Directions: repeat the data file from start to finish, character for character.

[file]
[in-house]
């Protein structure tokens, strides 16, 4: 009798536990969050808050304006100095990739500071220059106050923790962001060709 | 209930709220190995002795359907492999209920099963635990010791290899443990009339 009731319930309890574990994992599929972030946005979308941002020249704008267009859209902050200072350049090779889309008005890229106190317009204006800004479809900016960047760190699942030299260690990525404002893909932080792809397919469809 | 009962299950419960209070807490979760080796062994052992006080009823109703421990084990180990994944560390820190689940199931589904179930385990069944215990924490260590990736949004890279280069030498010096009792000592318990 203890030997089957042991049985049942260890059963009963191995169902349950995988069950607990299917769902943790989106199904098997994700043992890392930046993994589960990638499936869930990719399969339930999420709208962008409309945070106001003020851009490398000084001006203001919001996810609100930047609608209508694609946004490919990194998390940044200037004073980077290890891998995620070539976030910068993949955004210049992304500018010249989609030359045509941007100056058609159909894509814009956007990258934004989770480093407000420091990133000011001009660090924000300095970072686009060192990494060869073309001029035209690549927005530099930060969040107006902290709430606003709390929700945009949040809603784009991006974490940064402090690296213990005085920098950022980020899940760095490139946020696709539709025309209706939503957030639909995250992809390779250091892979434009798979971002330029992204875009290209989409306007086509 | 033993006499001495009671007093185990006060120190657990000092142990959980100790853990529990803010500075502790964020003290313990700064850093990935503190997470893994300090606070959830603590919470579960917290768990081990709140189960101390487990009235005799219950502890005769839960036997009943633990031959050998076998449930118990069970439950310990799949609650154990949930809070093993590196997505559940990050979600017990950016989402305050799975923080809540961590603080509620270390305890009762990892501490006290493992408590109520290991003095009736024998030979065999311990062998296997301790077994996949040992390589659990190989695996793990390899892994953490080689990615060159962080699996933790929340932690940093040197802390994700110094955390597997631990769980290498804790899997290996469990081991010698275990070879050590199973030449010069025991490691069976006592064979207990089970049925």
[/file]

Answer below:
[in-house]
């Protein structure tokens, strides 16, 4: 009798536990969050808050304006100095990739500071220059106050923790962001060709 | 209930709220190995002795359907492999209920099963635990010791290899443990009339 009731319930309890574990994992599929972030946005979308941002020249704008267009859209902050200072350049090779889309008005890229106190317009204006800004479809900016960047760190699942030299260690990525404002893909932080792809397919469809 | 009962299950419960209070807490979760080796062994052992006080009823109703421990084990180990994944560390820190689940199931589904179930385990069944215990924490260590990736949004890279280069030498010096009792000592318990 203890030997089957042991049985049942260890059963009963191995169902349950995988069950607990299917769902943790989106199904098997994700043992890392930046993994589960990638499936869930990719399969339930999420709208962008409309945070106001003020851009490398000084001006203001919001996810609100930047609608209508694609946004490919990194998390940044200037004073980077290890891998995620070539976030910068993949955004210049992304500018010249989609030359045509941007100056058609159909894509814009956007990258934004989770480093407000420091990133000011001009660090924000300095970072686009060192990494060869073309001029035209690549927005530099930060969040107006902290709430606003709390929700945009949040809603784009991006974490940064402090690296213990005085920098950022980020899940760095490139946020696709539709025309209706939503957030639909995250992809390779250091892979434009798979971002330029992204875009290209989409306007086509 | 033993006499001495009671007093185990006060120190657990000092142990959980100790853990529990803010500075502790964020003290313990700064850093990935503190997470893994300090606070959830603590919470579960917290768990081990709140189960101390487990009235005799219950502890005769839960036997009943633990031959050998076998449930118990069970439950310990799949609650154990949930809070093993590196997505559940990050979600017990950016989402305050799975923080809540961590603080509620270390305890009762990892501490006290493992408590109520290991003095009736024998030979065999311990062998296997301790077994996949040992390589659990190989695996793990390899892994953490080689990615060159962080699996933790929340932690940093040197802390994700110094955390597997631990769980290498804790899997290996469990081991010698275990070879050590199973030449010069025991490691069976006592064979207990089970049925």